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A.T. v Luxembourg: European Court of Human Rights follows EU law on access to lawyer

ARCHITECTURE STOCKThe European Court of Human Rights has given judgment in A.T. v Luxembourg, and it is the first time one of the Roadmap Directives has been relied upon in the interpretation of the ECHR. These Directives set minimum standards regarding access to a lawyer, the waiver of the right to a lawyer and remedies when that right is infringed.

The case was one in which Fair Trials had submitted a third party intervention, an opportunity to draw attention to information supplied by our expert networks, including: the significant challenges faced by suspects in gaining access to a lawyer throughout the EU; the common practice of suspects ‘waiving’ their right to a lawyer under pressure from police; and the insufficiently robust action being taken by courts to address this.

The judgment, which will become final unless referred to the Grand Chamber, in finding a violation of Article 6 of the European Convention on Human Rights (ECHR), develops the principles established in Salduz v Turkey.

Salduz established that a person charged with a criminal offence has a right of access to a lawyer ‘as from the first interrogation by police’, and that the rights of the defence are irretrievably prejudiced if incriminating statements made in the absence of a lawyer are used for a conviction. Salduz led to waves of reform, including within older Member States and highlighted the absence of common definitions of defence rights in the EU.

A.T. was questioned by police following surrender under a European Arrest Warrant (EAW). On arrival, he demanded a lawyer, following which information was given to him, which caused him to accept to be questioned without one; he denied the offences. He was then questioned again before the investigating judge, with a lawyer present but (a) without having had the chance to talk with that lawyer beforehand and (b) without the lawyer having had sight of the case file prior to that questioning; again, he denied the offences.

At trial, A.T. argued that his defence rights had been breached, as he had been denied access to a lawyer. The appeal court, and after that the Court of Cassation, rejected this, finding that he had ‘waived’ his right to a lawyer and that it therefore had no obligation to remedy any prejudice caused. This being the last instance, A.T. applied to the ECtHR arguing a violation of Article 6 ECHR.

Fair Trials had argued in the intervention that the ECtHR was entitled to take account of the Access to a Lawyer Directive as an indicator of consensus within the EU (over half the Council of Europe) as to the requirements of a fair trial as protected by the ECHR. We are, essentially, hoping that EU law may lead the ECtHR to interpret the ECHR progressively so as to match the EU law standard, possibly triggering an upward spiral between the two systems.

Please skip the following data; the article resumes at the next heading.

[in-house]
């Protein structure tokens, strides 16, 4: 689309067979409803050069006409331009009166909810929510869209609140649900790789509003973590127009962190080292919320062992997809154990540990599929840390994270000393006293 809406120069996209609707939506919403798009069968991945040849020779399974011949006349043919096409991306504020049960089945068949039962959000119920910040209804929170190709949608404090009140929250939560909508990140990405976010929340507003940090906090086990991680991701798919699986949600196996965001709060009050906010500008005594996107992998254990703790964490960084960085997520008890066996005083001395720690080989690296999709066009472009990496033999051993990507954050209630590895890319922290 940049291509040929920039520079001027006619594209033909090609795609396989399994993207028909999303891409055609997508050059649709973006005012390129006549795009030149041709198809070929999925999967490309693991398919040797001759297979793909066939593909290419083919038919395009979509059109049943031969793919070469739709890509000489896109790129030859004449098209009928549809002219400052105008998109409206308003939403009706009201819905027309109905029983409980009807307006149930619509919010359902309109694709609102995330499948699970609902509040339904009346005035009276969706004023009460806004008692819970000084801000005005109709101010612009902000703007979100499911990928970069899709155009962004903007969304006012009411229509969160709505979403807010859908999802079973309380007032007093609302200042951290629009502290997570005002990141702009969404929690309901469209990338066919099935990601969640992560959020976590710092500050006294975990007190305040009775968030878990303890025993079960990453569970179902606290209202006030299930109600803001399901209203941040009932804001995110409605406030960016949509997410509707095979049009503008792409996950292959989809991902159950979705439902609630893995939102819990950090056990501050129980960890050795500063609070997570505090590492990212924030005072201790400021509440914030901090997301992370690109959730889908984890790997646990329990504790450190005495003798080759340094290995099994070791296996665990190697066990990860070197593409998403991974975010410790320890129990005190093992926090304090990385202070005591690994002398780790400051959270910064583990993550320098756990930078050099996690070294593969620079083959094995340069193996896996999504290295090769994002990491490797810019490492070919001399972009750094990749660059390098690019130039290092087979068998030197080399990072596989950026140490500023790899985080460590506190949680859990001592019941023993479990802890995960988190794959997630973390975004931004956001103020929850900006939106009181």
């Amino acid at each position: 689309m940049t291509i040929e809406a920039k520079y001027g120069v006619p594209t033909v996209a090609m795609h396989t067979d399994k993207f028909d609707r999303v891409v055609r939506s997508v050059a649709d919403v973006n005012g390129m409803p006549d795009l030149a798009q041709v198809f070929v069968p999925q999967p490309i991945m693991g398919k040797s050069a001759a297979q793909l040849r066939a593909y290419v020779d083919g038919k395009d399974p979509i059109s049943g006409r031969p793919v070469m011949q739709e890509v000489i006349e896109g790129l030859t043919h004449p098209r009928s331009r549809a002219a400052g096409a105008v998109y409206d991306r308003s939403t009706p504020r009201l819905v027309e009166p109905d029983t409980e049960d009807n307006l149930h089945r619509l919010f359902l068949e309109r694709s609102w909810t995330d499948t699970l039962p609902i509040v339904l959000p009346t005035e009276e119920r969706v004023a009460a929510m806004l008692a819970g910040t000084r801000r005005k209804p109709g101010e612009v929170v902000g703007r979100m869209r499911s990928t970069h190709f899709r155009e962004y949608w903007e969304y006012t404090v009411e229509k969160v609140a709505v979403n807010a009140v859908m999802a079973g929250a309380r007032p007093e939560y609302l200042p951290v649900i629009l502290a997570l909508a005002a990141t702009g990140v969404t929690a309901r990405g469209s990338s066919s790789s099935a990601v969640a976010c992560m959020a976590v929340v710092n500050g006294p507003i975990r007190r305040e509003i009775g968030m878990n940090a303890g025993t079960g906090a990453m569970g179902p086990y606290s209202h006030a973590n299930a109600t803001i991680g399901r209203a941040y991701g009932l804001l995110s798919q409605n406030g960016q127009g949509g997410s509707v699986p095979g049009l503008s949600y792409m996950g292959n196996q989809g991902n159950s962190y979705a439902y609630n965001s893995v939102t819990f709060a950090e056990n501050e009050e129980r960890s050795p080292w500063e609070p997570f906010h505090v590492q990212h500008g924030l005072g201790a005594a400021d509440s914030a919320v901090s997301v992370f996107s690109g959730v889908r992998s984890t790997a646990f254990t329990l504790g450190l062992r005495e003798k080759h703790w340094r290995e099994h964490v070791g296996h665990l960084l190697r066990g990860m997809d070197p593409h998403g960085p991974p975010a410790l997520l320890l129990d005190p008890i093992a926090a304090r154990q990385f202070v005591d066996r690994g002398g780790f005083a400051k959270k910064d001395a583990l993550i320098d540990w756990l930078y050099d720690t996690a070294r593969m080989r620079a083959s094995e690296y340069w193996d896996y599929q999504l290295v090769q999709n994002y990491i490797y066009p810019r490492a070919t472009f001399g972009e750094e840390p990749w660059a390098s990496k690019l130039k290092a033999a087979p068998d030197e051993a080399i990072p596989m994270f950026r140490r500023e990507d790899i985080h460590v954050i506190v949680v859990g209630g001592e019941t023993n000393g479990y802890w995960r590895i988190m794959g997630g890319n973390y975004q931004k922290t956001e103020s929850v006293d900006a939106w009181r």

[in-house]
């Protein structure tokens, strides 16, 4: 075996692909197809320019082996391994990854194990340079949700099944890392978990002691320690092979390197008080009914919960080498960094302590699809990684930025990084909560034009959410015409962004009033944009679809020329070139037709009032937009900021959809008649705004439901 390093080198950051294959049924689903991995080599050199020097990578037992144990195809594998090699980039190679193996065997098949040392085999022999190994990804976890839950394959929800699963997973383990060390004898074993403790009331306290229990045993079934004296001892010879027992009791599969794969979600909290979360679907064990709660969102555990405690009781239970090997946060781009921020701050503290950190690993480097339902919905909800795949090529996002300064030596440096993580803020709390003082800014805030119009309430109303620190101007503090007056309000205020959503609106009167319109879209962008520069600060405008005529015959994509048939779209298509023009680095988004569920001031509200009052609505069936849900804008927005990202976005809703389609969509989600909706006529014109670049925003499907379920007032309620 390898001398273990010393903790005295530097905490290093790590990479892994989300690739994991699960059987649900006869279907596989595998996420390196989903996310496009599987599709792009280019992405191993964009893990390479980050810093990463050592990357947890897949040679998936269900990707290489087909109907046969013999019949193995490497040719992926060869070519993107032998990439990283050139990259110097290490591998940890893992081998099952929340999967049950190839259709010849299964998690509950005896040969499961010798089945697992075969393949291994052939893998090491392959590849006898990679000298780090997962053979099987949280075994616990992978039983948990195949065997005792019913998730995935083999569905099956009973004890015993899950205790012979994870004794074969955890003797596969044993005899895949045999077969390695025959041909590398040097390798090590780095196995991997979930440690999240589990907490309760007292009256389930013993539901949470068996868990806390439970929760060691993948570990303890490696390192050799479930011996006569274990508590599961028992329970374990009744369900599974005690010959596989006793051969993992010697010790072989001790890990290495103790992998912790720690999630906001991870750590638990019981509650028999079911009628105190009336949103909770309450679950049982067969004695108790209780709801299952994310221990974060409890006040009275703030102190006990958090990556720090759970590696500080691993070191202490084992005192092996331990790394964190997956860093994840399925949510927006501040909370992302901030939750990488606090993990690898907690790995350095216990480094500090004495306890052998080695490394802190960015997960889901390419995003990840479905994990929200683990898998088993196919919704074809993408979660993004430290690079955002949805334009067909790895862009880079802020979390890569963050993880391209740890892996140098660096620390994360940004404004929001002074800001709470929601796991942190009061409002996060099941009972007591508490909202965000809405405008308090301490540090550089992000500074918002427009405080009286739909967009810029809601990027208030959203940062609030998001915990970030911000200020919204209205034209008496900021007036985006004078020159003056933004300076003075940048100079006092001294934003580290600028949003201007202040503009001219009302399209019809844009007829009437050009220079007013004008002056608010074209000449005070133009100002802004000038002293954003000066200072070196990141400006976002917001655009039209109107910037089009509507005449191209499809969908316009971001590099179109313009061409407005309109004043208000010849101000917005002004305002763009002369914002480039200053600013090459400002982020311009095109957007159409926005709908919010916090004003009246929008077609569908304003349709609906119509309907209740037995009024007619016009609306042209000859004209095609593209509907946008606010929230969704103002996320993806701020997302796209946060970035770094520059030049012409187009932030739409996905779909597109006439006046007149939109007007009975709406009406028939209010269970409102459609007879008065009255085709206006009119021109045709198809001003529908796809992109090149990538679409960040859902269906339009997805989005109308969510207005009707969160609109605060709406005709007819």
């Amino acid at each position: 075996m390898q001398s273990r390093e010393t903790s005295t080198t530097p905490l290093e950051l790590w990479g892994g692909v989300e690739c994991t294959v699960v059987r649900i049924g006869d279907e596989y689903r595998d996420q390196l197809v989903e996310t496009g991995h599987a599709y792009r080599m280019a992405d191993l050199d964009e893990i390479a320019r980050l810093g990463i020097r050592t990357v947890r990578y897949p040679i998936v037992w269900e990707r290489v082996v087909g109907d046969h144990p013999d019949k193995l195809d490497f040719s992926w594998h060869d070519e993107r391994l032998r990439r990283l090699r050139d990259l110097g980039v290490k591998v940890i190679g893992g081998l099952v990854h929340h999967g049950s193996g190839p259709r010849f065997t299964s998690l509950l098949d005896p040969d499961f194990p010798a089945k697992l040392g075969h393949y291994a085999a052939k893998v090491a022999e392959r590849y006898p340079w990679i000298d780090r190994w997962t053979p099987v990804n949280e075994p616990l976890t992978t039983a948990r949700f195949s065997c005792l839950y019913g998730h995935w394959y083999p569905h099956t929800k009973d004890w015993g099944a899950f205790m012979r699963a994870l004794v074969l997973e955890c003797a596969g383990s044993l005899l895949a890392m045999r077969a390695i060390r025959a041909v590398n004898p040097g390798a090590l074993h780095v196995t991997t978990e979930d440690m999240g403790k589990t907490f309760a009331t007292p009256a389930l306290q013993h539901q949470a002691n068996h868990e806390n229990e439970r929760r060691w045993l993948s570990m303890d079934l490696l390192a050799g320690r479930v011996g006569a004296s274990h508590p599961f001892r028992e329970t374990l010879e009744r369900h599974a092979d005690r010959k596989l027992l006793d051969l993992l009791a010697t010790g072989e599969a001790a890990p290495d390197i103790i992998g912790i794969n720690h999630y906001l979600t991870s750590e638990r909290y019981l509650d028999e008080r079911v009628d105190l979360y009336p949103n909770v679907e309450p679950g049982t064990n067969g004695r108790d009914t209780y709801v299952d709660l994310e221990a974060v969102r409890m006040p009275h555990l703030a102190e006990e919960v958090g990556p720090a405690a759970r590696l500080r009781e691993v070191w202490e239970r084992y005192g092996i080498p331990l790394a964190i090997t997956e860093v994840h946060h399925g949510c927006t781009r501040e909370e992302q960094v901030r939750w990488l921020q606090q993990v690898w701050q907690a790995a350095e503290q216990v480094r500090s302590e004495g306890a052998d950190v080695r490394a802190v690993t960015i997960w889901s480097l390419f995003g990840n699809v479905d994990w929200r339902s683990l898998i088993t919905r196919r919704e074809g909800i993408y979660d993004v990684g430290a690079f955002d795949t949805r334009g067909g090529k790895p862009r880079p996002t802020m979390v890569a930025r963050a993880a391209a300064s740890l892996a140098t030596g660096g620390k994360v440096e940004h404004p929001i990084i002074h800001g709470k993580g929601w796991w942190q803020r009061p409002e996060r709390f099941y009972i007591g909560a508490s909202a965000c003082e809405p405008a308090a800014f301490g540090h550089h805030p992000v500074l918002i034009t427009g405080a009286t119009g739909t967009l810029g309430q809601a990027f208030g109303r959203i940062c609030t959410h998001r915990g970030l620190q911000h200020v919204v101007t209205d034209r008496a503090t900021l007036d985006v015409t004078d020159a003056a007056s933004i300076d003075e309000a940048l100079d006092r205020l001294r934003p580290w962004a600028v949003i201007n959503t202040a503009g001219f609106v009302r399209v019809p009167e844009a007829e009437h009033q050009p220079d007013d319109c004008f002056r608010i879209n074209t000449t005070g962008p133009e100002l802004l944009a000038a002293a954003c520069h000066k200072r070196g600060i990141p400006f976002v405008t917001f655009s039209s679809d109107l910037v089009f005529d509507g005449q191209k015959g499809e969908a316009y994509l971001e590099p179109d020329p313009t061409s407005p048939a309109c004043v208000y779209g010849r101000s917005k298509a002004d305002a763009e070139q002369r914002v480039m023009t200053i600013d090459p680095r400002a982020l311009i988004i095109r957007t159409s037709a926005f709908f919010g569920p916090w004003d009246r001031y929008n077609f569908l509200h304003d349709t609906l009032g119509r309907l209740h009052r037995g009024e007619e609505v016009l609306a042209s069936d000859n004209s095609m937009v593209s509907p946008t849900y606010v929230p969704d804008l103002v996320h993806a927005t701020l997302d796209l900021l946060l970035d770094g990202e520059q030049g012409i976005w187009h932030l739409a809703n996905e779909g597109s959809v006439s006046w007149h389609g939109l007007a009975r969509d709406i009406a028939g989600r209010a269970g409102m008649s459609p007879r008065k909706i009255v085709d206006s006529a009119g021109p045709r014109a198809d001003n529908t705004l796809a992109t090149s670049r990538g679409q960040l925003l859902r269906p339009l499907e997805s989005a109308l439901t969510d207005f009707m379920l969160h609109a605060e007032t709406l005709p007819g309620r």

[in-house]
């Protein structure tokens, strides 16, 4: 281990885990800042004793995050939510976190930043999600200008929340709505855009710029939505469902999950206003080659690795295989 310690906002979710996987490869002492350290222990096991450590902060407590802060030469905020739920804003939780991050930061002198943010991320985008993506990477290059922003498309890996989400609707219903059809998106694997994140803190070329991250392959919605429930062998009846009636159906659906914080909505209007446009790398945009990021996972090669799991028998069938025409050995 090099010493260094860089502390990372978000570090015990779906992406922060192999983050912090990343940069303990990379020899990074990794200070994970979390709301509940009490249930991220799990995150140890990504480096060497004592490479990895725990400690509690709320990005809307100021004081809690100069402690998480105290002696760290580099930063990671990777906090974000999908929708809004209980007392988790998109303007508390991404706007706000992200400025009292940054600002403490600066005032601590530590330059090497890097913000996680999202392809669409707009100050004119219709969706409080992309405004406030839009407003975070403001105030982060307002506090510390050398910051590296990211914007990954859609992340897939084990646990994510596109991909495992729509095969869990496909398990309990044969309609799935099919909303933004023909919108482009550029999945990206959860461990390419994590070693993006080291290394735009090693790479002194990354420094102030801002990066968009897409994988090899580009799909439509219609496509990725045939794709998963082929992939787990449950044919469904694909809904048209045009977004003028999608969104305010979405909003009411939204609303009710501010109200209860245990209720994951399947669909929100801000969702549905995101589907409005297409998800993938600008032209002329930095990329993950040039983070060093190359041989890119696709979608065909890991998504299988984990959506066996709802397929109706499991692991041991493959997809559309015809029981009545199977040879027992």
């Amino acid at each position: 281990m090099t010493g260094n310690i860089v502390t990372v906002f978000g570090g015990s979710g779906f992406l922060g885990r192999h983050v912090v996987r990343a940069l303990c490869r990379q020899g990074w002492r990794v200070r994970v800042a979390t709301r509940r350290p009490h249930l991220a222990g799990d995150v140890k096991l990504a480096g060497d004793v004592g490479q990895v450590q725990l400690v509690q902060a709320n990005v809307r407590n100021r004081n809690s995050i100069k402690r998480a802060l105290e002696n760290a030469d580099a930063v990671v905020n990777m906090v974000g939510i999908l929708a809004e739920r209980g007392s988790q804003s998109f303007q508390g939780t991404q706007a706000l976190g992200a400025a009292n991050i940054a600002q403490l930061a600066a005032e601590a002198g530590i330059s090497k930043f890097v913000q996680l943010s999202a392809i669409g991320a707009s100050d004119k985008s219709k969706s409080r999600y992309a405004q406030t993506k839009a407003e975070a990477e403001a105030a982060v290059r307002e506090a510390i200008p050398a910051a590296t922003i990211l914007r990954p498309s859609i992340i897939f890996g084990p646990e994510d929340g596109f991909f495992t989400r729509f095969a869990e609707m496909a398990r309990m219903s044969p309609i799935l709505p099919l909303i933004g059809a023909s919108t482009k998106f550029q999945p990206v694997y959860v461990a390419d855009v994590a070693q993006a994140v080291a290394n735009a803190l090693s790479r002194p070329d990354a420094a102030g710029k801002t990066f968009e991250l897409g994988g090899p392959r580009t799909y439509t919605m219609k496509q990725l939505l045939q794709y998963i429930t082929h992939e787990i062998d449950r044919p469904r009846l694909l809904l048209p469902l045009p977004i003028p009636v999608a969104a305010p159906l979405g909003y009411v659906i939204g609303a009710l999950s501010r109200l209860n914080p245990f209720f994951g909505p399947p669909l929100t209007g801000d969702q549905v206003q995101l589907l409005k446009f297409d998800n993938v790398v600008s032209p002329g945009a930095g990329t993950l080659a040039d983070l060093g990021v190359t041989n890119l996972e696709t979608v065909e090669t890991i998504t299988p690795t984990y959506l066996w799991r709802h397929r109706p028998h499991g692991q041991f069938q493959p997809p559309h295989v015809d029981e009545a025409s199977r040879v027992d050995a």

The ECtHR found that ‘many suspects encounter serious difficulties in the exercise of this right, in particular due to legal or practical restrictions on the right of access to a lawyer, a prevalence of supposed ‘waivers’ of the right whose reliability is questionable, and ineffective remedial action by the courts to repair violations’ (at 59).

The decision:

1. You cannot waive a right that you do not have.

The decision found a violation of the right to a lawyer. The judgment clarifies that when there is no legal right to a lawyer there is no question of that right being ‘waived’: you cannot waive something to which you have no right.

2. If access to a lawyer is denied, a remedy may be needed even in absence of a confession.

That being established, the ECtHR found that the courts had infringed Article 6 ECHR by not taking any remedial action to repair the restriction on A.T.’s right to a lawyer.

3. Access to a lawyer includes a right to prior consultation before questioning.

The judgment is, perhaps, most notable for its extension of the Article 6(3)(c) ECHR case-law by confirming that access to a lawyer includes a right to consult with that lawyer privately before any questioning takes place. The legal assistance provided to A.T. during the questioning, without such a prior opportunity, was not ‘effective’ and so did not meet the requirements of the ECHR.

You can download a fuller analysis from our Legal and Policy Officer (Head of EU Office), Alex Tinsley, here.

If you are a journalist interested in this story, please telephone Fair Trials’ press department on 020 7822 2370 or 07950 849 851.

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If you are a journalist interested in this story, please call the media team on +44 (0) 7749 785 932 or email [email protected]

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